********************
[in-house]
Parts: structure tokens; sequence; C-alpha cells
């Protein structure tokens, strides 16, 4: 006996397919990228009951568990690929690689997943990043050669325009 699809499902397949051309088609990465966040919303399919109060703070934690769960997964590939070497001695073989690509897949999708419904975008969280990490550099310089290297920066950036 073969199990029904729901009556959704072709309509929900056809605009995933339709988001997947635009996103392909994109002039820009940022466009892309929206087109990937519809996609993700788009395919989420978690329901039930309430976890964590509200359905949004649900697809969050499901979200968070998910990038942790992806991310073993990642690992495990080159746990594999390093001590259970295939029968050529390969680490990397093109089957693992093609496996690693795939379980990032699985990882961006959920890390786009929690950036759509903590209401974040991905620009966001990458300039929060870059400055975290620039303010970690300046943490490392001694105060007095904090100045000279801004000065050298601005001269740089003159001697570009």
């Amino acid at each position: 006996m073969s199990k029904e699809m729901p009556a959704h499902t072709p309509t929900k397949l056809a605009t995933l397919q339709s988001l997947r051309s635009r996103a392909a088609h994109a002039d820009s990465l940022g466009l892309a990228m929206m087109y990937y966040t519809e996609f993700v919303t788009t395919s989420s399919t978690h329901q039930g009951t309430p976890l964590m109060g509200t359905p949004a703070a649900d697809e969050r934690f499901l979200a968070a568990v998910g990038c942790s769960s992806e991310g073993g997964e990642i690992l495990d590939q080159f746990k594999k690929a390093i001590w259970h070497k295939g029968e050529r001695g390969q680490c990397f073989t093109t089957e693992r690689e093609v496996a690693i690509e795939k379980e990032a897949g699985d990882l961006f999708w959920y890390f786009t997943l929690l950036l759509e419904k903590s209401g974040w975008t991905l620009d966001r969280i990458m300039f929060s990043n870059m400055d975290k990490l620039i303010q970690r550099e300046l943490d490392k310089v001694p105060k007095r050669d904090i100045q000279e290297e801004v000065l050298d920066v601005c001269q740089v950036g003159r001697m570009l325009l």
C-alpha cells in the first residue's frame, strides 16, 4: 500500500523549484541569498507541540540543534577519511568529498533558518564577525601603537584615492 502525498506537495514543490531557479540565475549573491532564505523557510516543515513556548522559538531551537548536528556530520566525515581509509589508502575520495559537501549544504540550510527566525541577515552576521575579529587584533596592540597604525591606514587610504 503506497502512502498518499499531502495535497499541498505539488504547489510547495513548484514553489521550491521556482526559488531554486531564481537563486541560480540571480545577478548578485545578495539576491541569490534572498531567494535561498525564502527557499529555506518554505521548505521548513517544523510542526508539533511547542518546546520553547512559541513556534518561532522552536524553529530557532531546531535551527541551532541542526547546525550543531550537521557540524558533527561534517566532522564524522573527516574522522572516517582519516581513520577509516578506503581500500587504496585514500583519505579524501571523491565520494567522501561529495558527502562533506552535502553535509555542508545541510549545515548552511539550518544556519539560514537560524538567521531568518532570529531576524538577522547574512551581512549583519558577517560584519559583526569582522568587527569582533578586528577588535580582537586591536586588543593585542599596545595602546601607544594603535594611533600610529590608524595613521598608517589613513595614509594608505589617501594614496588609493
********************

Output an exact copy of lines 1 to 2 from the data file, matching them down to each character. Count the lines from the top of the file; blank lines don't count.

[in-house]
Parts: structure tokens; sequence; C-alpha cells